To Morris’ surprise, players’ didn’t have any of the initial issues with the customizable helmet. The only complaints came later when facemasks broke, a common problem in college football.
“It’s a thin wire,” Morris said. “That’s not a crisis.”
Fant quickly grew to like the new helmet and how there is minimal helmet movement when he turns his head trying to catch a pass.
“For me personally, I would say it’s a softer, more cushioned material inside,” Fant said. “[Putting it on and wearing it is] almost like slipping a glove on.”
Kittle asked the San Francisco 49ers to use the customized helmet last season. After talking to Morris about the helmet, former Iowa offensive lineman Matt Tobin will wear it with New England this season.
“I’ve never had players in the NFL give me a hug for doing the helmets for them and that’s happened twice now,” Baron said.
Morris gives the helmet top marks after two years of use because of the player response and the fact no one using it suffered a concussion. Most teams Baron deals with average eight to 10 concussions per season.
“The fact we were 100 percent perfect the first year and 100 percent perfect the second year really tells me something about what they are trying to do,” Morris said. “It tells me our way of thinking [about padded helmets being safer] is probably right on.”
Ide said no helmet is concussion proof. University of Iowa Hospital pediatric doctor Andrew Peterson, who specializes in concussions, agreed, adding data suggests helmets help prevent fatalities, not concussions.
He believes the biggest change for Iowa with the custom fit helmet is in the way it feels for the players.
“They are a little bit lighter,” Peterson said. “We had a handful of players in them last year and they really liked them.”
The Virginia Tech Helmet Lab test helmets in a lab to replicate the kind of hits delivered on the field and rates helmets on an ability to reduce concussion risks on linear and rotational acceleration impacts.
The Precision Fit earned a 5-star rating with a score of 3.23. It’s the fourth-best number of any tested helmet. The lower the figure, the better the helmet graded out.
The Vicis Zero I received the best score of 1.92. Morris is familiar with the helmet, but it comes from a new manufacturer and he is cautious. He wants to see more on-field results and additional independent testing of Vicis helmets to go along with the Virginia Tech score.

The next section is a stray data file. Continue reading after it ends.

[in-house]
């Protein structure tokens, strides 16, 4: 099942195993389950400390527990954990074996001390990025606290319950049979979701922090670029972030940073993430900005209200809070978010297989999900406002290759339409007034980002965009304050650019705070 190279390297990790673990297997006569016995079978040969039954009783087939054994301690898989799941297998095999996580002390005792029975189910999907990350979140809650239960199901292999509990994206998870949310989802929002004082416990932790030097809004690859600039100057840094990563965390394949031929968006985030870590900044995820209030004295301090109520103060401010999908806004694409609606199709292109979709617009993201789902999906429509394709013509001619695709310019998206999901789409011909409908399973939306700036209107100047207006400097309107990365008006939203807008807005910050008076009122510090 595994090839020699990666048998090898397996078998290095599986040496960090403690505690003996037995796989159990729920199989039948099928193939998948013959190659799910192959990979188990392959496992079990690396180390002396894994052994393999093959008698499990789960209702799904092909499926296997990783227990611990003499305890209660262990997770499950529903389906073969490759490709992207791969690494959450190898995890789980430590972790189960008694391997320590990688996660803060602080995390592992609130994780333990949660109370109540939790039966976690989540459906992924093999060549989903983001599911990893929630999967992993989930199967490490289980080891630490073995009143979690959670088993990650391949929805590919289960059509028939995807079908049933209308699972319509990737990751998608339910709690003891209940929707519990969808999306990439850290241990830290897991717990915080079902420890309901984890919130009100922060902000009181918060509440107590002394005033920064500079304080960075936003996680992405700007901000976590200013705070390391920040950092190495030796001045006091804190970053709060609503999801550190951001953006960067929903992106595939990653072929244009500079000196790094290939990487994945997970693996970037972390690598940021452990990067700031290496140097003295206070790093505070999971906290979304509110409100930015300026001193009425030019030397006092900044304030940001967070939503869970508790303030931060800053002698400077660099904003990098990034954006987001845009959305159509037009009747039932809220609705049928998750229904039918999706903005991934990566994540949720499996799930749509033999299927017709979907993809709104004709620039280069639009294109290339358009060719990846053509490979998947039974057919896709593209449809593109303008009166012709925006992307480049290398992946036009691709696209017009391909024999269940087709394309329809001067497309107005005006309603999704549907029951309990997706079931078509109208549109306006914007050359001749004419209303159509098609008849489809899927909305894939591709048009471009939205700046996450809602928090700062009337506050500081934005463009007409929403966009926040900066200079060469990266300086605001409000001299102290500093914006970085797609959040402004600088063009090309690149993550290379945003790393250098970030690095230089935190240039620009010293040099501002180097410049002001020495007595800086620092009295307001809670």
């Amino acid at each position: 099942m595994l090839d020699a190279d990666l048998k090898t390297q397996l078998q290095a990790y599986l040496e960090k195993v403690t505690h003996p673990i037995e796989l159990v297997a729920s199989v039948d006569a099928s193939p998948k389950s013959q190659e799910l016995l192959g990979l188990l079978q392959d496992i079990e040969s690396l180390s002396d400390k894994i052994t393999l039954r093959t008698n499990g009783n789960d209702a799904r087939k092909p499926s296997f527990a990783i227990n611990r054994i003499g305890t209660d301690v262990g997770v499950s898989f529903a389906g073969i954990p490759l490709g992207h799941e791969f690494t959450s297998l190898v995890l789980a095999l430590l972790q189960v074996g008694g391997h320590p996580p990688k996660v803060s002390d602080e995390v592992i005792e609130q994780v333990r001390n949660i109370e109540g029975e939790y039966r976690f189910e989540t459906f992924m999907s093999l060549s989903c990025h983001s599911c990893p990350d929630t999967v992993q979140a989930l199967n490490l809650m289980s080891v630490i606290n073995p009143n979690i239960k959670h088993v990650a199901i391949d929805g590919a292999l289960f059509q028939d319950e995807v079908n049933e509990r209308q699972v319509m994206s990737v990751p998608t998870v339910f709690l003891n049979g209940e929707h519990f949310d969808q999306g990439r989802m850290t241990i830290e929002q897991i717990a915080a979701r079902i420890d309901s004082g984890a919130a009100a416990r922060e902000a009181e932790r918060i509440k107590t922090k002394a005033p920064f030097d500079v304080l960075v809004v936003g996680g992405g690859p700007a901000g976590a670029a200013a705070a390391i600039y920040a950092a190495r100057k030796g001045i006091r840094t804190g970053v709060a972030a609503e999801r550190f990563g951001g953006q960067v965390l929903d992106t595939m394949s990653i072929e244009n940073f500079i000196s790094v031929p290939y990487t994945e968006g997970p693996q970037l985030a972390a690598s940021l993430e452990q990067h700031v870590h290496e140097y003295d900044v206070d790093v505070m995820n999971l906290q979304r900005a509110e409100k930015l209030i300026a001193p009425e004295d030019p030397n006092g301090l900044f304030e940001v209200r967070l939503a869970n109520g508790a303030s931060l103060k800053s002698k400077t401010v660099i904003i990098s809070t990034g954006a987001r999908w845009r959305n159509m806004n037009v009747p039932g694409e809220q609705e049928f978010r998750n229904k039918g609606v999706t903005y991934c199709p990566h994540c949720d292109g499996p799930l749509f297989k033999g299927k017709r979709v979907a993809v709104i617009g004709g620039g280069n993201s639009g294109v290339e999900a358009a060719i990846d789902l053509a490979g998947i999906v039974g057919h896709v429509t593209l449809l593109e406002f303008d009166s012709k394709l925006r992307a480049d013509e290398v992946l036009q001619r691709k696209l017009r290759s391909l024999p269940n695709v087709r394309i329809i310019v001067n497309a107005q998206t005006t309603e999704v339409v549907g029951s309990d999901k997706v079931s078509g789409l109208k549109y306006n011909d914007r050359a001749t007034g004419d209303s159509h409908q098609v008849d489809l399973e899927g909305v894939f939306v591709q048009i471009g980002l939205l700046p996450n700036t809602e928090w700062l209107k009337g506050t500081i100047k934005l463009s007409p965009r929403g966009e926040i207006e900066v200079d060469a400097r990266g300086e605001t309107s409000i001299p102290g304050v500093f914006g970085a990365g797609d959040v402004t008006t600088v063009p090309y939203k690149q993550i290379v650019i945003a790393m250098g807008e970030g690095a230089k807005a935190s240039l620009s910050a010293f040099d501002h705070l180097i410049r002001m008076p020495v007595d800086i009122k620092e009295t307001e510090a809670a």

The Precision Fit tested better than the Speed Flex, which received a score of 4.49. Virginia Tech Helmet Lab research associate and outreach coordinator Abi Tyson said testing doesn’t show a “huge difference” between the Riddell helmets.
Like Peterson, she reiterates the biggest change is in player comfort.
“There are people who prefer customization,” Tyson said. “One reason the Precision Fit was created is a whole group of people who worry that helmet fit could impact performance.”
Overall, the early returns are positive on the Precision Fit, be it in labs, from Riddell and at Iowa.
“The on-field performance has been outstanding from both the player and the team standpoint,” Ide said. “We have [heard] tremendous, positive feedback about it.”
Because the Precision Fit helmet is new, Riddell is still tinkering with it. The company wants to add a G-force tracker to the helmet, alerting the training and medical staff in real-time of a potential problem.
Iowa can’t insert the tractor because the wireless technology at the hospital across the street from Kinnick Stadium causes a delay in the information arriving. Riddell needs to amplify the signal in the helmet unit and sideline tracking monitor.
Riddell also can’t manufacture the helmet quick enough for each of 44 incoming freshmen to receive one before preseason camp starts.
The company hopes both issues are resolved within the next year.
The cost was the biggest hurdle. Typical helmets cost $350. Morris found a way to afford the $1,000 helmet by selling old game-worn helmets through the University of Iowa surplus and cutting down on the number of helmets Iowa repurposes each season.
Newcomers will wear the old Speed Flex helmets this season with Riddell scanning them for custom-fit helmets in December.
Iowa assistant athletic director/chief financial officer Greg Davies was on board with the idea. So was coach Kirk Ferentz, with whom Morris worked closely throughout the entire process.
Most Power 5 conference teams use the customizable helmet for part of their roster, Baron said. Iowa is planning to provide it for every player, thanks to Morris.
“We’ve always been kind of committed that way,” Ferentz said, “Whether it’s the equipment or medical care. We try to make sure our players get the best of everything that way. We’re convinced right now that this is the right thing to do and it can be better for everybody’s health and well-being.”